My encounters with police just show me the lack of respect they have for Black mothers, and the lack of concern they have for Black lives. Everything was more about them and how I was making them feel. They felt I was questioning their authority, and that I didn’t have the right as a mom to question their right to process this case. I was standing my ground, even though I felt intimidated at times. I still stand my ground, because it is important to me to convey to them that I am not going to stop. I want you to find out who killed my son, so everything I’m doing is to push you to do the job you’re supposed to do. How I feel now is that this podcast, and the constant pressure [I’m putting on them], is the only way Courtney’s murder is going to get solved. If you let CPD decide which cases they want to solve, it’s more than likely that it will not be cases involving Black people. 

AF: I’ll add that in the investigation, we were looking at how the police treated Courtney but also at how they were treating Shapearl. The way they talked to a grieving mother just says it all about how they regard Black people as a whole. 

When did you realize you needed to take the investigation into your own hands? 

SW: From my first encounter at the hospital, when they couldn’t give me any information. They didn’t know where or what happened to my son. When I talked to them the next day, they still didn’t have any information. I thought “Okay, let me just give my son the justice he deserves, and get down to the business of solving this murder.” It was almost immediate.

We went into the neighborhood to try to gather as much information as possible because I felt that time was of the essence. If we were to solve this murder, we had to get information fast, while everything was still fresh in people’s heads. They were not giving me enough information about what happened to my son, and to me, they were just okay with taking their sweet time. When I went to that first meeting with them, I was expecting answers on what they had seen on video and what they hadn’t seen. I expected a more thorough investigation, and they hadn’t even begun it. What bothered me the most [was] that they took the word of the officers at face [value], and didn’t further investigate to make sure they had pulled the right information from the witnesses. It just seemed like to me that they were not concerned with solving the murder.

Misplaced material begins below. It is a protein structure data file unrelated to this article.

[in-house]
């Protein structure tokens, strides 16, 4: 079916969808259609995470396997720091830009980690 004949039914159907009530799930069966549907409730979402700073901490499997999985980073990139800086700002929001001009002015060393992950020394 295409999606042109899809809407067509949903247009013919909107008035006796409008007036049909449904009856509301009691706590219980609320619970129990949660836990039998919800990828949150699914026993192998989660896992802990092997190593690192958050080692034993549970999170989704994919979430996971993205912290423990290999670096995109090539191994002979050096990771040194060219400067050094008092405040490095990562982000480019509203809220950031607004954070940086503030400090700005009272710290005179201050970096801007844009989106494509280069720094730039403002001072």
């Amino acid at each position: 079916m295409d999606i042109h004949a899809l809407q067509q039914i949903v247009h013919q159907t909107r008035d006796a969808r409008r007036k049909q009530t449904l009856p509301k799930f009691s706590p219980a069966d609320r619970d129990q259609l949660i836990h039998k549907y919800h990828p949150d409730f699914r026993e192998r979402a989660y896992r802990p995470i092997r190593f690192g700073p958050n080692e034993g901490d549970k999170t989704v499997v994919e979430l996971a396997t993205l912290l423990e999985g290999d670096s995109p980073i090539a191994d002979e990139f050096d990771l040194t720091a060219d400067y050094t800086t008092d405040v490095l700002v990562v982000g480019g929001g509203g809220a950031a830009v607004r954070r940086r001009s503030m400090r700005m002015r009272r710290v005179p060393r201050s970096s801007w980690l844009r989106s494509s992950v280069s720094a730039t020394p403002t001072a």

As of now, has the the murder been solved? Do you know who shot Courtney?

SW: No, it’s still up in the air. We presented the detectives with a lot of evidence and potential suspects that they have yet to follow up on; they do not care. I can count on one hand how many times I talked to detectives, and they have yet to give me any pertinent information about my son. I always brought them information, some of which they still deny, like the fact that my son was in handcuffs. So I have no confidence in CPD solving this murder.

AF: We hit a point in the case where we felt compelled to go back to the same detectives for a follow up conversation. There had been another incident in the neighborhood, and we felt it was best to make them aware of what we had heard at that point. So we met with the detectives again, and gave them a roadmap to the case as best we could with what we had uncovered together. But a year after the meeting I happened to run into one of the detectives, and he called Shapearl after, but it was clear that they really hadn’t followed up on any of the leads or additional witnesses we had given them. It appeared that they had not been solving it:  [they] put it in the cold case unit, and they included the wrong corner Courtney was shot on and identified the wrong neighborhood, [saying] that he was Portage Park [when]  he was actually shot in Belmont Cragin. Again, it just shows the complete lack of care and detail they paid to this case, in getting it right, and in trying to get it across the finish line.